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Story highlights

Ramzan Kadryov has been a leader in Chechnya for years

He was interviewed in Grozny by an HBO sports program

(CNN) —  

Chechnya’s leader sharply derided gays during a TV interview, asserting that there are none in his Russian republic and saying they should be removed from the region if there are.

Ramzan Kadyrov made his remarks on HBO’s “Real Sports with Bryant Gumbel” amid allegations of a brutal crackdown on gay men in the North Caucasus region.

“This is nonsense,” Kadyrov said.

“We don’t have such people here. We don’t have any gays. If there are any, take them to Canada. Praise be to God. Take them far away from us. To purify our blood, if there are any here, take them.”

Kadyrov, who also spoke about his aim of creating a world-class professional mixed martial arts fight club, vociferously attacked claims of repression.

Witnesses have told CNN that hundreds of gay men have been held and abused in detention centers because of their sexual orientation. In April, a Chechen government spokesman called the allegations of a crackdown “an absolute lie,” and denied that gay men exist in the republic.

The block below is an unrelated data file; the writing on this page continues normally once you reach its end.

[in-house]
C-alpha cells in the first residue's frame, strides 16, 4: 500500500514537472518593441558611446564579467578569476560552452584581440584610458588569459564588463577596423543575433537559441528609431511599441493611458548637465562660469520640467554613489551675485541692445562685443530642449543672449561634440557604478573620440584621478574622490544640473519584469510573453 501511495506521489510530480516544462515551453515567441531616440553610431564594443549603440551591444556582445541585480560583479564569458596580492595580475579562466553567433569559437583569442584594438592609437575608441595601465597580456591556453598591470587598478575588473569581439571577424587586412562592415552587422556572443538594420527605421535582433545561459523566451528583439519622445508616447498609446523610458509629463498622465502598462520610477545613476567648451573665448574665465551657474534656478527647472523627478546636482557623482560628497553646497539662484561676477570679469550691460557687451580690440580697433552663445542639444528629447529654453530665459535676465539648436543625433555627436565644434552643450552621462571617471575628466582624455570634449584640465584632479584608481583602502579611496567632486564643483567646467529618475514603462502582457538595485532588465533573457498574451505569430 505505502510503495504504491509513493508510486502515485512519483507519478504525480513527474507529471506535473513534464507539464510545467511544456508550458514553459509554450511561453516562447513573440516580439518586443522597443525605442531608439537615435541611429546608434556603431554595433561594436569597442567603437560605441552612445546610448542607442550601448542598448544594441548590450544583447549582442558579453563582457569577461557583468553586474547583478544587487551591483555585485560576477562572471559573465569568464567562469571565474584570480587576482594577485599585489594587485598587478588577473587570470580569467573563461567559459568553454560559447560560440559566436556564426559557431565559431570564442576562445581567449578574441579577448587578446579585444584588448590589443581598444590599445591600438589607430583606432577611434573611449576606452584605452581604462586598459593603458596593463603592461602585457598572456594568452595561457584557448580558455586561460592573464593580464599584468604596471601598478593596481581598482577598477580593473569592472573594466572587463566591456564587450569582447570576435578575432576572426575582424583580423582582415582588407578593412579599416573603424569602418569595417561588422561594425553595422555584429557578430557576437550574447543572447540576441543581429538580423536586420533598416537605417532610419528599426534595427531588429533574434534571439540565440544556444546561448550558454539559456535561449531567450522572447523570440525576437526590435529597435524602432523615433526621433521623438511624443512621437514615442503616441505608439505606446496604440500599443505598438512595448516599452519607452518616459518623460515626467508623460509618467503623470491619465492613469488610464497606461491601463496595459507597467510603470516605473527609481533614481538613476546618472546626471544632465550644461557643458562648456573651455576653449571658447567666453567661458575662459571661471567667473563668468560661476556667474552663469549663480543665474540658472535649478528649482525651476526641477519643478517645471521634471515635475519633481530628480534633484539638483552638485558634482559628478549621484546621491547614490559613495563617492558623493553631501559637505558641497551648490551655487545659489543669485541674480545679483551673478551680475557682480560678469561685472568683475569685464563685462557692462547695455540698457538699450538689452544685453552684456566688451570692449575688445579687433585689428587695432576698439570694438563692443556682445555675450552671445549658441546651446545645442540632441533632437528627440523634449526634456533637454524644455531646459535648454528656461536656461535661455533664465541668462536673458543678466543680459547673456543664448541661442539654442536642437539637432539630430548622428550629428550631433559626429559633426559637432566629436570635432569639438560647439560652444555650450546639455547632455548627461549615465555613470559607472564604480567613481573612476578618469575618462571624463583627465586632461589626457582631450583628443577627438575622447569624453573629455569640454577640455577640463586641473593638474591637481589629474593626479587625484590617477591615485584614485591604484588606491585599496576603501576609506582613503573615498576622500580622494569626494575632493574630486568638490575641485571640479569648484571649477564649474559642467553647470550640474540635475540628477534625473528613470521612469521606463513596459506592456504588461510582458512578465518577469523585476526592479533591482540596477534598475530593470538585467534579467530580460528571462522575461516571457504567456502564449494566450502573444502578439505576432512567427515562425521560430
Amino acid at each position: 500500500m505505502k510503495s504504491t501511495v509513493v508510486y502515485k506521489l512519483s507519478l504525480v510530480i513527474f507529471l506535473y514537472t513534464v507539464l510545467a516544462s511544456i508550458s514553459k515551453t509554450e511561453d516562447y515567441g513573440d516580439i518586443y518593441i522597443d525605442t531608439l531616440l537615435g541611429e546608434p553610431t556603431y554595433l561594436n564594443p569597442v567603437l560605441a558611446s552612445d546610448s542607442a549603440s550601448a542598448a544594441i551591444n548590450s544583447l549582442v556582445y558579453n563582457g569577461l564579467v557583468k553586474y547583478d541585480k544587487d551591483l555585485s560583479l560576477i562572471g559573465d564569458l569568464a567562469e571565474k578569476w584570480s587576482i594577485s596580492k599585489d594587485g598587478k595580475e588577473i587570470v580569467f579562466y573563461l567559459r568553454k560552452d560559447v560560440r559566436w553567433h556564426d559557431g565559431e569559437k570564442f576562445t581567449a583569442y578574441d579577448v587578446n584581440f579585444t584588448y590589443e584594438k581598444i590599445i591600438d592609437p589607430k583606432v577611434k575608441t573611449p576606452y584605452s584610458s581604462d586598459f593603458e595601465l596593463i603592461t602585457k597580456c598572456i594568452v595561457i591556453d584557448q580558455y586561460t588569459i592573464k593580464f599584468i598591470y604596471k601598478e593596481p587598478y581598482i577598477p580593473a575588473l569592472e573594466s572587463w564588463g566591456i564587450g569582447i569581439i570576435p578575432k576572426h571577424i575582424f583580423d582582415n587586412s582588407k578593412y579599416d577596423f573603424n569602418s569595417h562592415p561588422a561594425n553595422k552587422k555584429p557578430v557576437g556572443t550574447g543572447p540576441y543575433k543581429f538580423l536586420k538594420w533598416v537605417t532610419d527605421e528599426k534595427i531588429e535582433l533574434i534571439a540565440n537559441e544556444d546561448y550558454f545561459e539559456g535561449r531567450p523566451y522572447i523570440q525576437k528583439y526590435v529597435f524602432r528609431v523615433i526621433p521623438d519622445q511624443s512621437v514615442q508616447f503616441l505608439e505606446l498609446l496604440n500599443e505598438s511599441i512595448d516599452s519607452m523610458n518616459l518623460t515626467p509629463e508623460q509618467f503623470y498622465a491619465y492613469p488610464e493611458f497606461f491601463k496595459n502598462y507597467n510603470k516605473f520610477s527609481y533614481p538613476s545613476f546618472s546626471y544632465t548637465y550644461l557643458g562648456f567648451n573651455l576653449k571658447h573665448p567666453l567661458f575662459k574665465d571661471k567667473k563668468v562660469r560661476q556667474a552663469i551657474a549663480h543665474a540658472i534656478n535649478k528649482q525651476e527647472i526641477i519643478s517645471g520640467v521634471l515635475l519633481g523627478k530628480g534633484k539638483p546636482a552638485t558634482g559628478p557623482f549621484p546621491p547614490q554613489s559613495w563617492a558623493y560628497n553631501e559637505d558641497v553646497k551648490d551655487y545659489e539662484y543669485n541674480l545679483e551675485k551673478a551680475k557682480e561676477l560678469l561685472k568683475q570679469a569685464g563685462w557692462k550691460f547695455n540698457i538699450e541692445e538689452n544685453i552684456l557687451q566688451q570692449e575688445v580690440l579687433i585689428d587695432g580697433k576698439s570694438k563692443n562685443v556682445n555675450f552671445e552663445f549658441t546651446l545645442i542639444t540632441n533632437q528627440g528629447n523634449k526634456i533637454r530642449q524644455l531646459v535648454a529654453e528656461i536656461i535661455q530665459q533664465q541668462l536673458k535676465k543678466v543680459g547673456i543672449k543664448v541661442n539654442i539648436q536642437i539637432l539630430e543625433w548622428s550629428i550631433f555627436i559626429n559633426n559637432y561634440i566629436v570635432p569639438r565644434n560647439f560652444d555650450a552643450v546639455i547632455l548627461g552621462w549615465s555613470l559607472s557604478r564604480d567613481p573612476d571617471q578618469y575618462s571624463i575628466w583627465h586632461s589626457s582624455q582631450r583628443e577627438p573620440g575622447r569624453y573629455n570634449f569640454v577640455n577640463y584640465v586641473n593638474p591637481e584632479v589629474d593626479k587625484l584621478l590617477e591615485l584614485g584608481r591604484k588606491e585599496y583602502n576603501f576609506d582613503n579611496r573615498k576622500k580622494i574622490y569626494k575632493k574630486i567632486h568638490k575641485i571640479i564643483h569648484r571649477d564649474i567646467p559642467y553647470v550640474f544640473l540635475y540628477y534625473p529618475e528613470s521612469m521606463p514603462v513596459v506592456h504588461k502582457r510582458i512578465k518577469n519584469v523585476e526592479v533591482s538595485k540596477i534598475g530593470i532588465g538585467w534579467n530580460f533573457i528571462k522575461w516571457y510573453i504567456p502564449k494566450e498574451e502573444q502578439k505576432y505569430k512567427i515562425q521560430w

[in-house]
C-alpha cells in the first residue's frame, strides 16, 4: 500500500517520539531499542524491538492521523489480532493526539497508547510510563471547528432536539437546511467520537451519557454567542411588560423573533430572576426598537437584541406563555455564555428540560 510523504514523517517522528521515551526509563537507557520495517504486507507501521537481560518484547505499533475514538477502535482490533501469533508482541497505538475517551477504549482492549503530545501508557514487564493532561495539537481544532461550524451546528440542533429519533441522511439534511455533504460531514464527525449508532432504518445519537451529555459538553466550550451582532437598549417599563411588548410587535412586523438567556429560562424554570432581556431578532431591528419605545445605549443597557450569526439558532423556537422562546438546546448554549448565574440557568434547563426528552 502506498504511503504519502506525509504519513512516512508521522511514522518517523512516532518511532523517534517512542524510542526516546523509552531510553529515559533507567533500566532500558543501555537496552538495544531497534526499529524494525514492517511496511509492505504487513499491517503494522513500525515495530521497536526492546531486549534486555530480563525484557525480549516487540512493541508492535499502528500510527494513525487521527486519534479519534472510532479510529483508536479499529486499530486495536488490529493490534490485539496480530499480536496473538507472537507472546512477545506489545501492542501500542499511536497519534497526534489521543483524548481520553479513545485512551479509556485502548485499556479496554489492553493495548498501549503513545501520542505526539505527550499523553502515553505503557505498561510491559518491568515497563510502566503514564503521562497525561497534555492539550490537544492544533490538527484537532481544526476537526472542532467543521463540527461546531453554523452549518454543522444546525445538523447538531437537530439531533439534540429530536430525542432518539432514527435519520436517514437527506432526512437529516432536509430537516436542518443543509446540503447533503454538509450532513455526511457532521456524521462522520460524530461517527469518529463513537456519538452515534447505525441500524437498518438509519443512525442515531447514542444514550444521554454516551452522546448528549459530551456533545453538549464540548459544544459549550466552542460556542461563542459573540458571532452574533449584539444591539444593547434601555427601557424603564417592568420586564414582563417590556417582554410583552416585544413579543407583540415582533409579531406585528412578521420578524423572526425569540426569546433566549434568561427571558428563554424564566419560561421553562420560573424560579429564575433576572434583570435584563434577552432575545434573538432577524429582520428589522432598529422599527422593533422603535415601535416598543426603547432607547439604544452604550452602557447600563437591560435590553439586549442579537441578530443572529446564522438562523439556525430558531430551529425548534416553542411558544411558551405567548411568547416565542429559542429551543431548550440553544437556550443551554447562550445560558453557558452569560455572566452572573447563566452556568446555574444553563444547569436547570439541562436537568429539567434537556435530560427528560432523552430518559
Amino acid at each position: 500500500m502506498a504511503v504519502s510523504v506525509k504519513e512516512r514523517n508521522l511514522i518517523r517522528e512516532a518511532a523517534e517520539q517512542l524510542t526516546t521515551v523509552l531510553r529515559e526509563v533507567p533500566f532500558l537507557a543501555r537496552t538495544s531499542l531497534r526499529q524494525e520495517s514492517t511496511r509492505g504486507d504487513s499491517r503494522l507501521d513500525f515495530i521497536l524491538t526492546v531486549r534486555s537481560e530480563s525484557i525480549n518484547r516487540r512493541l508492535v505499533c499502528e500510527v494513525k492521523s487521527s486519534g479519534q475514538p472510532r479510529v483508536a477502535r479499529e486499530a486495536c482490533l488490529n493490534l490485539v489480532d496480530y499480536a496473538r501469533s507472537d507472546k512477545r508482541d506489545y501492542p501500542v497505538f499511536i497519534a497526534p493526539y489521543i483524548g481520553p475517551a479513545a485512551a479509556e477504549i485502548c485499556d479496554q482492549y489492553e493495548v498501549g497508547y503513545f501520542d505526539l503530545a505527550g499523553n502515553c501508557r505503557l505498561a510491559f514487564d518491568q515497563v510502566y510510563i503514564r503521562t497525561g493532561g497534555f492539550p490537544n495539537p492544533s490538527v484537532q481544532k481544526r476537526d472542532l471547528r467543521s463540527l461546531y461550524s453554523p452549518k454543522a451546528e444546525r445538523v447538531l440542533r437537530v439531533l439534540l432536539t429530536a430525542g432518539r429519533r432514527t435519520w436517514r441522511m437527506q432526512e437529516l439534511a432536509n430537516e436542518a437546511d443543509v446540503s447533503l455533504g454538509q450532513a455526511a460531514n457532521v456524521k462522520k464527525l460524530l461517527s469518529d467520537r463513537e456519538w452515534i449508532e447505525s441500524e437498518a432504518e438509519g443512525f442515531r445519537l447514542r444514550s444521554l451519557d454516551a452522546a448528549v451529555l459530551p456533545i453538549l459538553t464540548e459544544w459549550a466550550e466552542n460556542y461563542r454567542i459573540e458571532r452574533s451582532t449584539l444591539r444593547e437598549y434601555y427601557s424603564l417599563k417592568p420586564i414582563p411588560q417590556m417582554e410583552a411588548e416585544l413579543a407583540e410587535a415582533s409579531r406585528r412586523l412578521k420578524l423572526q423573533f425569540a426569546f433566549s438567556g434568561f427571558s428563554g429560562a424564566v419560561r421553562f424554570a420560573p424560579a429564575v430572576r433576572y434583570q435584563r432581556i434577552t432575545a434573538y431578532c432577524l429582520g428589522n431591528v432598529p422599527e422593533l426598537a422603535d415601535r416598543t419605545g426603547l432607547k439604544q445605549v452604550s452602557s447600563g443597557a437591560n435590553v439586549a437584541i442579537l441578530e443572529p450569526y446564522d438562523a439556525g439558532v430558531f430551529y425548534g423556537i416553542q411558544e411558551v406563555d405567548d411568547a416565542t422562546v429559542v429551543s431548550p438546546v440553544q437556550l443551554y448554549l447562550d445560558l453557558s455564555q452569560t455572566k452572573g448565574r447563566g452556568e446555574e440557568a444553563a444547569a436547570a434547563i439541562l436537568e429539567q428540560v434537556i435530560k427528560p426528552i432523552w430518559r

Homosexuality was decriminalized in Russia in 1993, but homophobia and discrimination is still common.

HBO reporter David Scott asks Kadyrov whether it concerns him “as a matter of law and order” when he hears stories of abuse and torture.

“They made it up. They are devils, They are for sale. They are subhuman. … They will have to answer to the almightly for this,” Kadyrov said.

The interview, conducted in the republic’s capital of Grozny, will be aired on Tuesday.

A European court has ruled last month that Russia’s so-called “gay propaganda law” is discriminatory, promotes homophobia and violates the European Convention on Human Rights.

The law bans “propaganda of non-traditional sexual relations around minors” and was justified by Russia’s Duma as a necessary measure to protect children from homosexual influence.

Kadryov has stifled all forms of dissent and has subdued the separatist movement that fought the Russian army for nearly two decades. “Prostitution, drugs and gays are the poison of our time. How can Russia support gay clubs?” he said in a 2009 newspaper interview.

“There is a whole system aimed at weakening the country, the will, honor, and spirit,” Kadyrov said, regarding what he believes are vices.

Kremlin spokesman Dmitry Peskov reacted to the new interview, saying Kadryov made “harsh remarks” but noted that his words are often taken out of context.

“Nothing out of the unusual was said there,” Peskov said, according to the official Russian news agency Tass.